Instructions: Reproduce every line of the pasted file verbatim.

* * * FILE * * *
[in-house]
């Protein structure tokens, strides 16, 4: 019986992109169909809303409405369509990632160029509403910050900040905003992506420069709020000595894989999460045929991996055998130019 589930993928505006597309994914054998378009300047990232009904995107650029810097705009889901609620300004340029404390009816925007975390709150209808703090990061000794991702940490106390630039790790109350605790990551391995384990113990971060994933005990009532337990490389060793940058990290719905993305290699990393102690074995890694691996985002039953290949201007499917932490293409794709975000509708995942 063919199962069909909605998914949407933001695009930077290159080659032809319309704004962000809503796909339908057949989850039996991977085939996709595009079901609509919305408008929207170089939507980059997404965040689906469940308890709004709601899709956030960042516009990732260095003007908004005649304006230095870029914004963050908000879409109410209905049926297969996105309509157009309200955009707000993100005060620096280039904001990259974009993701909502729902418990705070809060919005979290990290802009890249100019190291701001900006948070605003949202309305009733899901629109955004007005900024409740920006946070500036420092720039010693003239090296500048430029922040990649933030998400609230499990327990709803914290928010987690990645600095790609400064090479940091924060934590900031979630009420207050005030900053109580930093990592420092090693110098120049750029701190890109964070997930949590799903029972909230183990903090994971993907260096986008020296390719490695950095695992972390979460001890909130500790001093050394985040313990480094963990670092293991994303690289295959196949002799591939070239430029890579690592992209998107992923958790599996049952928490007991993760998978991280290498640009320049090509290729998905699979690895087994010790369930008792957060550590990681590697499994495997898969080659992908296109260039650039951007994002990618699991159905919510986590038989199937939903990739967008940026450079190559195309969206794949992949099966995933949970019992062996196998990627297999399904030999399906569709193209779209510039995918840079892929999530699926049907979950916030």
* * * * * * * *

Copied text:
[in-house]
């Protein structure tokens, strides 16, 4: 019986992109169909809303409405369509990632160029509403910050900040905003992506420069709020000595894989999460045929991996055998130019 589930993928505006597309994914054998378009300047990232009904995107650029810097705009889901609620300004340029404390009816925007975390709150209808703090990061000794991702940490106390630039790790109350605790990551391995384990113990971060994933005990009532337990490389060793940058990290719905993305290699990393102690074995890694691996985002039953290949201007499917932490293409794709975000509708995942 063919199962069909909605998914949407933001695009930077290159080659032809319309704004962000809503796909339908057949989850039996991977085939996709595009079901609509919305408008929207170089939507980059997404965040689906469940308890709004709601899709956030960042516009990732260095003007908004005649304006230095870029914004963050908000879409109410209905049926297969996105309509157009309200955009707000993100005060620096280039904001990259974009993701909502729902418990705070809060919005979290990290802009890249100019190291701001900006948070605003949202309305009733899901629109955004007005900024409740920006946070500036420092720039010693003239090296500048430029922040990649933030998400609230499990327990709803914290928010987690990645600095790609400064090479940091924060934590900031979630009420207050005030900053109580930093990592420092090693110098120049750029701190890109964070997930949590799903029972909230183990903090994971993907260096986008020296390719490695950095695992972390979460001890909130500790001093050394985040313990480094963990670092293991994303690289295959196949002799591939070239430029890579690592992209998107992923958790599996049952928490007991993760998978991280290498640009320049090509290729998905699979690895087994010790369930008792957060550590990681590697499994495997898969080659992908296109260039650039951007994002990618699991159905919510986590038989199937939903990739967008940026450079190559195309969206794949992949099966995933949970019992062996196998990627297999399904030999399906569709193209779209510039995918840079892929999530699926049907979950916030």